Dick Durbin is now at the center of a Supreme Court confirmation fight. Allies say he's more than ready
WASHINGTON – Just inside the entryway of Illinois Democratic Sen. Dick Durbin’s Capitol Hill office hangs a framed whip scorpion, an imposing arachnid found in parts of the southern U.S. that uses its spiny appendages to whip both prey and potential mates to sense its surrounding environment.
The specimen, on loan from The Field Museum in Chicago, is a longstanding reminder of Durbin’s role as Democratic whip, the party's No. 2 in the Senate tasked with anticipating his colleagues' moves – both friend and foe alike. It's a role he's played for more than 15 years and one he'll channel as the chairman of the Senate Judiciary Committee in the upcoming battle to confirm President Joe Biden's Supreme Court nominee Judge Ketanji Brown Jackson, who is poised to become the first Black woman on the high court.
But the bruising process won't be easy. Recent Supreme Court confirmations have been marked by toxic partisan fights spanning from the GOP race to seat Associate Justice Amy Coney Barrett in the weeks before the 2020 election – and after Republicans blocked President Barack Obama's pick for eight months before the 2016 election – to the emotionally charged confirmation process of Associate Justice Brett Kavanaugh.
While Biden's pick won't change the high court's 6-3 conservative tilt, polarizing issues on the docket like abortion rights and affirmative action as well as GOP senators with an eye on the 2024 presidential election are likely to set up an acrimonious battle. The fight will require a sharp tactician like Durbin to score a much-needed win for Biden and vulnerable Democrats bracing for an uphill battle in November's midterm elections.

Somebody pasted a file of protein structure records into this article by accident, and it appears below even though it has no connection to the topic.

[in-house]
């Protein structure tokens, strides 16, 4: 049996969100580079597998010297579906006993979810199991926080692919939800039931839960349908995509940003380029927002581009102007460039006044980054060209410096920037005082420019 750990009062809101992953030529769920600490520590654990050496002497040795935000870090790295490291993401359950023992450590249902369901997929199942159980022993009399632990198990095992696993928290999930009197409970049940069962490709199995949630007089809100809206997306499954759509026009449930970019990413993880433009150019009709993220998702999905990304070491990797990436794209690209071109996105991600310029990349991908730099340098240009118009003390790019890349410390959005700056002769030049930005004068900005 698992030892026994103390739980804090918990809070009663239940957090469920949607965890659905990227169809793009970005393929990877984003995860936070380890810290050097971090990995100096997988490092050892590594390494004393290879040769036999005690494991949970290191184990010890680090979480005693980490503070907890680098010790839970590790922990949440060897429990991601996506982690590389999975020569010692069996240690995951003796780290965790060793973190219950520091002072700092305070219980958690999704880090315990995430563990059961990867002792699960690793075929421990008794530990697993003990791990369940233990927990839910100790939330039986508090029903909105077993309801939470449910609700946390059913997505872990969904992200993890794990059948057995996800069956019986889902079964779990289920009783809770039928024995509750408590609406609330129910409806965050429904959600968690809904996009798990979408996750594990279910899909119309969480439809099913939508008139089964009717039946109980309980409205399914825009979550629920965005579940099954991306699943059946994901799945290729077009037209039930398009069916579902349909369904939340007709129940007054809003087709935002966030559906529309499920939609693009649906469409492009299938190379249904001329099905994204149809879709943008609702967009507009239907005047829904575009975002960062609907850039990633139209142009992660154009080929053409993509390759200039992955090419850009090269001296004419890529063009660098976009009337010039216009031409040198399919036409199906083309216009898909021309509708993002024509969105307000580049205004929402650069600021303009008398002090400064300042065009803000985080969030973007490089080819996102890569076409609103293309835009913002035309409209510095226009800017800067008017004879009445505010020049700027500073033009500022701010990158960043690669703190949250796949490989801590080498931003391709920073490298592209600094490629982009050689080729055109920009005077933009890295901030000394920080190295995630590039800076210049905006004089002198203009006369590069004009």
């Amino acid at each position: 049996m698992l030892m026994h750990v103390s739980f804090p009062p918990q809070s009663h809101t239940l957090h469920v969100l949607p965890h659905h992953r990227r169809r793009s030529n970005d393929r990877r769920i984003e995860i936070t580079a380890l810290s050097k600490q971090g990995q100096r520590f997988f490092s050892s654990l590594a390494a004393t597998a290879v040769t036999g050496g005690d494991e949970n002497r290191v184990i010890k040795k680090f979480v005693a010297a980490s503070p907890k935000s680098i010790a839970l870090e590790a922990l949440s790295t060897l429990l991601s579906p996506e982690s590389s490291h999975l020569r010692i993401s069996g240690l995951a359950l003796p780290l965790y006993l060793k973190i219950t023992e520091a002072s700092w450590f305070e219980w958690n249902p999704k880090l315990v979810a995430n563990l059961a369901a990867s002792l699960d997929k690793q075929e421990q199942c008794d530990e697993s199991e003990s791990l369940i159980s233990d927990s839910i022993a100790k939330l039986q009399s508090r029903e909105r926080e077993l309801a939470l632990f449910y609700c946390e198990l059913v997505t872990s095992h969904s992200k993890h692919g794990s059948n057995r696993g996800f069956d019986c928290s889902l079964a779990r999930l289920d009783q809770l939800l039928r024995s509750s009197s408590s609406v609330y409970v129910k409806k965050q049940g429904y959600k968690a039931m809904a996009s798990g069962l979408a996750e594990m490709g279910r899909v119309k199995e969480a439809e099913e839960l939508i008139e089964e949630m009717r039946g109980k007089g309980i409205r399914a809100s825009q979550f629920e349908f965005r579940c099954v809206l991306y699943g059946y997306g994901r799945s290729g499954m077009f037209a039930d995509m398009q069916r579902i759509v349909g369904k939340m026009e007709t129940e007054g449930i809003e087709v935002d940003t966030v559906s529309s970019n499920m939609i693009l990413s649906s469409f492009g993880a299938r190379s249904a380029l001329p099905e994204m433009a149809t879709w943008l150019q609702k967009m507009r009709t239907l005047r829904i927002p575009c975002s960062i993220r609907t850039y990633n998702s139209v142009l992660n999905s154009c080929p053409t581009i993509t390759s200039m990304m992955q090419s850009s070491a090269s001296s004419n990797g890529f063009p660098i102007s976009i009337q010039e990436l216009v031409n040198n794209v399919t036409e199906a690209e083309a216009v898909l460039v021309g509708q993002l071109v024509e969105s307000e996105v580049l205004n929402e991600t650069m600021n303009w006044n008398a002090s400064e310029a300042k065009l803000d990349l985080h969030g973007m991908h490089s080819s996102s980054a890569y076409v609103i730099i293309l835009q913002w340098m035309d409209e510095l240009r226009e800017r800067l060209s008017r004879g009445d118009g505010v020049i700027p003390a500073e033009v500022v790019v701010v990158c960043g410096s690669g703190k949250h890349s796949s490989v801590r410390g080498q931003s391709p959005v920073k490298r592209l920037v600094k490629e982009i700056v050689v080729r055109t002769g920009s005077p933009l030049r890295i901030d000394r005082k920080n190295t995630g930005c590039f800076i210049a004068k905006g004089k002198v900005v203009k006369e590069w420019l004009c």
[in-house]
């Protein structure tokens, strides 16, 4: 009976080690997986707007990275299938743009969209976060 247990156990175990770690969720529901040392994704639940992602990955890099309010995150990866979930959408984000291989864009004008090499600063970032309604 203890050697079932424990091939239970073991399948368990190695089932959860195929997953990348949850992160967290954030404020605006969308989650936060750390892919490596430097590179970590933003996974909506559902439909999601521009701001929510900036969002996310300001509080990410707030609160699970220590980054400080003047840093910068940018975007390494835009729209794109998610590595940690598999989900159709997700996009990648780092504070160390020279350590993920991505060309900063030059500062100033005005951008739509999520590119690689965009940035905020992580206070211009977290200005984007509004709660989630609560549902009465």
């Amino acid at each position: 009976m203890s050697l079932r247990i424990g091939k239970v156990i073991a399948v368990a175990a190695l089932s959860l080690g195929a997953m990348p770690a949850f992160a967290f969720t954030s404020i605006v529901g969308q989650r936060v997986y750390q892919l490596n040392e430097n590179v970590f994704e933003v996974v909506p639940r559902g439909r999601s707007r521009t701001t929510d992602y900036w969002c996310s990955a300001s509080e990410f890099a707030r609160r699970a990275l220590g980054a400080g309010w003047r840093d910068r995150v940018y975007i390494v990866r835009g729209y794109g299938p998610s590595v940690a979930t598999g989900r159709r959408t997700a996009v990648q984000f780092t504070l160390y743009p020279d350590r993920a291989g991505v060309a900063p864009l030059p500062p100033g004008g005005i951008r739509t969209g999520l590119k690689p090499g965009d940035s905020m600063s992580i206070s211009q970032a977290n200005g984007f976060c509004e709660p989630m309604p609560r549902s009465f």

The 77-year-old Democrat, who has served nearly four decades in Congress, may be just the person to steer a smoother process as the Biden administration juggles a once-in-a-generation war in Ukraine, the COVID-19 pandemic and record high inflation that has chipped away at the president's domestic standing. Senators on both sides of the aisle told USA TODAY they're encouraged Durbin will be the one holding the gavel when proceedings get underway, a high-stakes political process that will finally give a steady hand his turn in the spotlight.